Targeting microglia L-type voltage-dependent calcium channels for the treatment of central nervous system disorders

J Neurosci Res. 2021 Jan;99(1):141-162. doi: 10.1002/jnr.24585. Epub 2020 Jan 29.


Calcium (Ca2+ ) is a ubiquitous mediator of a multitude of cellular functions in the central nervous system (CNS). Intracellular Ca2+ is tightly regulated by cells, including entry via plasma membrane Ca2+ permeable channels. Of specific interest for this review are L-type voltage-dependent Ca2+ channels (L-VDCCs), due to their pleiotropic role in several CNS disorders. Currently, there are numerous approved drugs that target L-VDCCs, including dihydropyridines. These drugs are safe and effective for the treatment of humans with cardiovascular disease and may also confer neuroprotection. Here, we review the potential of L-VDCCs as a target for the treatment of CNS disorders with a focus on microglia L-VDCCs. Microglia, the resident immune cells of the brain, have attracted recent attention for their emerging inflammatory role in several CNS diseases. Intracellular Ca2+ regulates microglia transition from a resting quiescent state to an "activated" immune-effector state and is thus a valuable target for manipulation of microglia phenotype. We will review the literature on L-VDCC expression and function in the CNS and on microglia in vitro and in vivo and explore the therapeutic landscape of L-VDCC-targeting agents at present and future challenges in the context of Alzheimer's disease, Parkinson's disease, Huntington's disease, neuropsychiatric diseases, and other CNS disorders.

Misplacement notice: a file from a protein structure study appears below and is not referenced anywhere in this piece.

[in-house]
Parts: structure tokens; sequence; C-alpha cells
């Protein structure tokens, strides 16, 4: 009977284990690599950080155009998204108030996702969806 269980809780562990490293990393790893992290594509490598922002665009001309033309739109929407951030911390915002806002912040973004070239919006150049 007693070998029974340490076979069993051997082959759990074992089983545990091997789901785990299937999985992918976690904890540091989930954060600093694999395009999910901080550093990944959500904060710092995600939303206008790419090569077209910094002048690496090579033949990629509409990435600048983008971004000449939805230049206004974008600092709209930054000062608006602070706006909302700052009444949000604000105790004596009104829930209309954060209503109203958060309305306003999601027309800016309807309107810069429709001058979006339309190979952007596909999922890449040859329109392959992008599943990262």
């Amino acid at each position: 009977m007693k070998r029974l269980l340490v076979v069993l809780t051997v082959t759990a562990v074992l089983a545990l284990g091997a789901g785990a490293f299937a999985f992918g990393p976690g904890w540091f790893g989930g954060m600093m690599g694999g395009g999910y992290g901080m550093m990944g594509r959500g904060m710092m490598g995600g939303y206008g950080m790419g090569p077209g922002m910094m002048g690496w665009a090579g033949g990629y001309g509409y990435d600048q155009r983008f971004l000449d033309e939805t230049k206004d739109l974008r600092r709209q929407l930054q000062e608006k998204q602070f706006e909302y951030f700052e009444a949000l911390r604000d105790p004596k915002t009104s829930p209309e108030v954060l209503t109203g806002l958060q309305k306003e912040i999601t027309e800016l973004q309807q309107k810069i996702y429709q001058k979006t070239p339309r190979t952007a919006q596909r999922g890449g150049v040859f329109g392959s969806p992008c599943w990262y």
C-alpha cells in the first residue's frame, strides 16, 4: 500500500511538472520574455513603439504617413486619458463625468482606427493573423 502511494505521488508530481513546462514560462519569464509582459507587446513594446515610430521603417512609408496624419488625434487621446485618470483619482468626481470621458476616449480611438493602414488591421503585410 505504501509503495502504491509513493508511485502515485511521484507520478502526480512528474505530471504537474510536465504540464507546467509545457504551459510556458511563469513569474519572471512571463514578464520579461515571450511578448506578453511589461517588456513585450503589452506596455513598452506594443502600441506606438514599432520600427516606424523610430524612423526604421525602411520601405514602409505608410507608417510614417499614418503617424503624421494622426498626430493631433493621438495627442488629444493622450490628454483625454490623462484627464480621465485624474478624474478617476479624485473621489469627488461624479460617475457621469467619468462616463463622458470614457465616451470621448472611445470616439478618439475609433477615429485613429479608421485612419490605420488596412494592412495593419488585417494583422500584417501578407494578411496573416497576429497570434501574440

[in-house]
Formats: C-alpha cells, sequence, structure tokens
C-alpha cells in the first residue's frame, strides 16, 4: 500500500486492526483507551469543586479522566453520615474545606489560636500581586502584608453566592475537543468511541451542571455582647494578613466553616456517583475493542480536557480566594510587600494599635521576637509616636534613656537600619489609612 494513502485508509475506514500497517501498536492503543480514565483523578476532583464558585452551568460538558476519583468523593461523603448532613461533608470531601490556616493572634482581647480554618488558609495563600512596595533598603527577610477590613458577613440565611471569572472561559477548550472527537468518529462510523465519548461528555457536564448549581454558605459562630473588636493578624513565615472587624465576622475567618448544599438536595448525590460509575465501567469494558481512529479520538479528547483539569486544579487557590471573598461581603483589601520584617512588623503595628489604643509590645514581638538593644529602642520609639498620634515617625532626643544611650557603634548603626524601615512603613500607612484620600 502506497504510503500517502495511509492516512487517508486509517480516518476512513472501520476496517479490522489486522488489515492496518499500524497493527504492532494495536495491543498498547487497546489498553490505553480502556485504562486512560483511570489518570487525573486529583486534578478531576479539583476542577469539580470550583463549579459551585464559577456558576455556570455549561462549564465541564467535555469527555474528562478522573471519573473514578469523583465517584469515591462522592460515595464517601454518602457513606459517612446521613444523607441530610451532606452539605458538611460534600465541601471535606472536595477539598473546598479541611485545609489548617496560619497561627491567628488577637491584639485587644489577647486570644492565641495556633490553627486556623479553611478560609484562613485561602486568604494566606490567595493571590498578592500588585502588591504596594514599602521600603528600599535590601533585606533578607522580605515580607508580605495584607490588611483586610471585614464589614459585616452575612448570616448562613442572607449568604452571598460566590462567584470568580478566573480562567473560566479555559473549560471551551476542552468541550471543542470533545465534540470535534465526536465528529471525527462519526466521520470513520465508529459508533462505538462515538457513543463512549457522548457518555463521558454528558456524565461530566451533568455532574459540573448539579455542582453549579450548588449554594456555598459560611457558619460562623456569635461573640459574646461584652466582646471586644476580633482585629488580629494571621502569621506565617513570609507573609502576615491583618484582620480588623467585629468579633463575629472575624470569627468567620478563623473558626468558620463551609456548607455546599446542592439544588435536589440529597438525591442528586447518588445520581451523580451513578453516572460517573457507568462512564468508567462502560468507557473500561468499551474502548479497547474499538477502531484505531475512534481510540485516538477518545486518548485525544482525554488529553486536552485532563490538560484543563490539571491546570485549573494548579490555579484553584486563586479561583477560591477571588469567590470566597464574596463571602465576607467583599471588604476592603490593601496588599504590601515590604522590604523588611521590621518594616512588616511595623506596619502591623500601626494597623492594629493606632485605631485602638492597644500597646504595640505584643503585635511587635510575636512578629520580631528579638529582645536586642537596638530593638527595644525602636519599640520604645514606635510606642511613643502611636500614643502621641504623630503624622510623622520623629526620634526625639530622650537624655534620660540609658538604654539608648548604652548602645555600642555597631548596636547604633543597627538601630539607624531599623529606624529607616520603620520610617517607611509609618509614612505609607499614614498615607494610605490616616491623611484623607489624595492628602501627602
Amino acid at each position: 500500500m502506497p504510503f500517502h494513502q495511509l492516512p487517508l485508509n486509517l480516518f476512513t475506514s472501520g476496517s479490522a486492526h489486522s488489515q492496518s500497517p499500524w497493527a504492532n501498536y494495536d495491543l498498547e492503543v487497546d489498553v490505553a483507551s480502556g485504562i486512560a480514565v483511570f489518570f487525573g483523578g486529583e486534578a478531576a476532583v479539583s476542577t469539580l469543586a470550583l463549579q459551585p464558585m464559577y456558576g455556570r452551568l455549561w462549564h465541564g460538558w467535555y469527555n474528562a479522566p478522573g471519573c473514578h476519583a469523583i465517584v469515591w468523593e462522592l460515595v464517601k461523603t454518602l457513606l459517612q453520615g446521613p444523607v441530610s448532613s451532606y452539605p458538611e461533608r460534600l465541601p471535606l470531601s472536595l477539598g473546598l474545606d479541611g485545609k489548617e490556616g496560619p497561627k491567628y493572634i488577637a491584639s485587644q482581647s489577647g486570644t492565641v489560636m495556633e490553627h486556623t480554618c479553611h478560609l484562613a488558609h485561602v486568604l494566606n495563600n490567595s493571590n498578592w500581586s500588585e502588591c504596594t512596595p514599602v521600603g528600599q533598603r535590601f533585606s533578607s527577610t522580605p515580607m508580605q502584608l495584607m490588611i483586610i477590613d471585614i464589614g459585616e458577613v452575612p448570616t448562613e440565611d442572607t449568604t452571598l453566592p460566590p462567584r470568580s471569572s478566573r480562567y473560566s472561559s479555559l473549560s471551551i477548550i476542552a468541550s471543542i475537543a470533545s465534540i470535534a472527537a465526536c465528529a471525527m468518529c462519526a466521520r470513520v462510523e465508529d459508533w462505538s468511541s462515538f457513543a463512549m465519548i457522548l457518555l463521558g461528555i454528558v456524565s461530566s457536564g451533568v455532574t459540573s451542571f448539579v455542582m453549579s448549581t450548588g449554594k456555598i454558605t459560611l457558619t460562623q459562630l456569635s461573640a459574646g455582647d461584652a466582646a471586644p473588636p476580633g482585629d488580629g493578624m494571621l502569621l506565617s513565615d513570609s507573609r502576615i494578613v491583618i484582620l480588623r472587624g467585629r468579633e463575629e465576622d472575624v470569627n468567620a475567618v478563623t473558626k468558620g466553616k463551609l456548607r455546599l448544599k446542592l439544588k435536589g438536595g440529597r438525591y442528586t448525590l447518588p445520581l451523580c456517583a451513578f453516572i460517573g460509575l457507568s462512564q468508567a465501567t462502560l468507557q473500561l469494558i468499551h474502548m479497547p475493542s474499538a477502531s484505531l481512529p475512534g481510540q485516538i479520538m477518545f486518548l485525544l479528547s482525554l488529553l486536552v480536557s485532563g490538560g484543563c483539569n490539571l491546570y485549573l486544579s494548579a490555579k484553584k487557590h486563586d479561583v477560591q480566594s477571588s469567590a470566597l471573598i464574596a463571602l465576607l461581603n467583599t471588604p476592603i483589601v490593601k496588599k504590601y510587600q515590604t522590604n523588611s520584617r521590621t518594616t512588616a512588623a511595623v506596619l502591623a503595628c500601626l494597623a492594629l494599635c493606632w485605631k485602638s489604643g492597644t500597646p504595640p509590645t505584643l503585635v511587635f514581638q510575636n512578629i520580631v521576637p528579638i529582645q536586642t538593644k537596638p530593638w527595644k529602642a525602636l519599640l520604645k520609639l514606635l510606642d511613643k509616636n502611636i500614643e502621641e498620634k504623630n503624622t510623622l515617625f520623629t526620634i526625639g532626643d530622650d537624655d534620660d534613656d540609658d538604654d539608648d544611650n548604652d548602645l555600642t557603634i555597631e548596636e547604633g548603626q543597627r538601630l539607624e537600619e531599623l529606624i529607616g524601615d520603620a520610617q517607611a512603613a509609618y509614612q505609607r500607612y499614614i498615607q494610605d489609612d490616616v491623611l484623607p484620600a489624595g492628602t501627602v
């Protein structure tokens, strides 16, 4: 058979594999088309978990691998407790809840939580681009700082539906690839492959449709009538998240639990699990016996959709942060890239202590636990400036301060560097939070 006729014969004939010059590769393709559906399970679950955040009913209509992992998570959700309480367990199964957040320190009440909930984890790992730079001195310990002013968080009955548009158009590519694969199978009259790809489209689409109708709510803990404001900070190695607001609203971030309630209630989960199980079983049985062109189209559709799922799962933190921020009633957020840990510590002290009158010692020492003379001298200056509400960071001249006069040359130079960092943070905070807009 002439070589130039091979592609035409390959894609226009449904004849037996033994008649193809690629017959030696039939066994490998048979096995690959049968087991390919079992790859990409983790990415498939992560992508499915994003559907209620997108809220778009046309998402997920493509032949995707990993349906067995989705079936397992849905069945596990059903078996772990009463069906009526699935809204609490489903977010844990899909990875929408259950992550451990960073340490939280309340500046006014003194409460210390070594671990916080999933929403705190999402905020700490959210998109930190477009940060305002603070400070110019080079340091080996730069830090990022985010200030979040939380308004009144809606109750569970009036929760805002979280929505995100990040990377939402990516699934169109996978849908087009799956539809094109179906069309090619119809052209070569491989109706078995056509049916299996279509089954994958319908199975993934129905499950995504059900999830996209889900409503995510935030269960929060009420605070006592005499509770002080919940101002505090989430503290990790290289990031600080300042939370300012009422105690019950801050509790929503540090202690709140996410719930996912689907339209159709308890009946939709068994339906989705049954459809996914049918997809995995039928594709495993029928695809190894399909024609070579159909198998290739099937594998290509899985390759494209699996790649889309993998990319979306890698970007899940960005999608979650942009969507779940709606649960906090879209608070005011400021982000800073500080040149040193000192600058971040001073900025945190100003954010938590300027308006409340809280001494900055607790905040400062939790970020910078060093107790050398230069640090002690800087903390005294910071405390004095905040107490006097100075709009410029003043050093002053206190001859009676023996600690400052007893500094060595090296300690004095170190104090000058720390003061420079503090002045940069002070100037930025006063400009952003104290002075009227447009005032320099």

Keywords: Alzheimer's disease; CACNA1C; CACNA1D; Cav1.2; Cav1.3; Huntington's disease; L-type voltage-dependent calcium channels; Parkinson's disease; aging; bipolar disorder; calcium; depression; microglia; neuroinflammation; neuropsychiatric diseases; schizophrenia.

Publication types

  • Review

MeSH terms

  • Animals
  • Calcium Channels, L-Type / metabolism*
  • Central Nervous System Diseases / metabolism*
  • Humans
  • Microglia / metabolism*


  • Calcium Channels, L-Type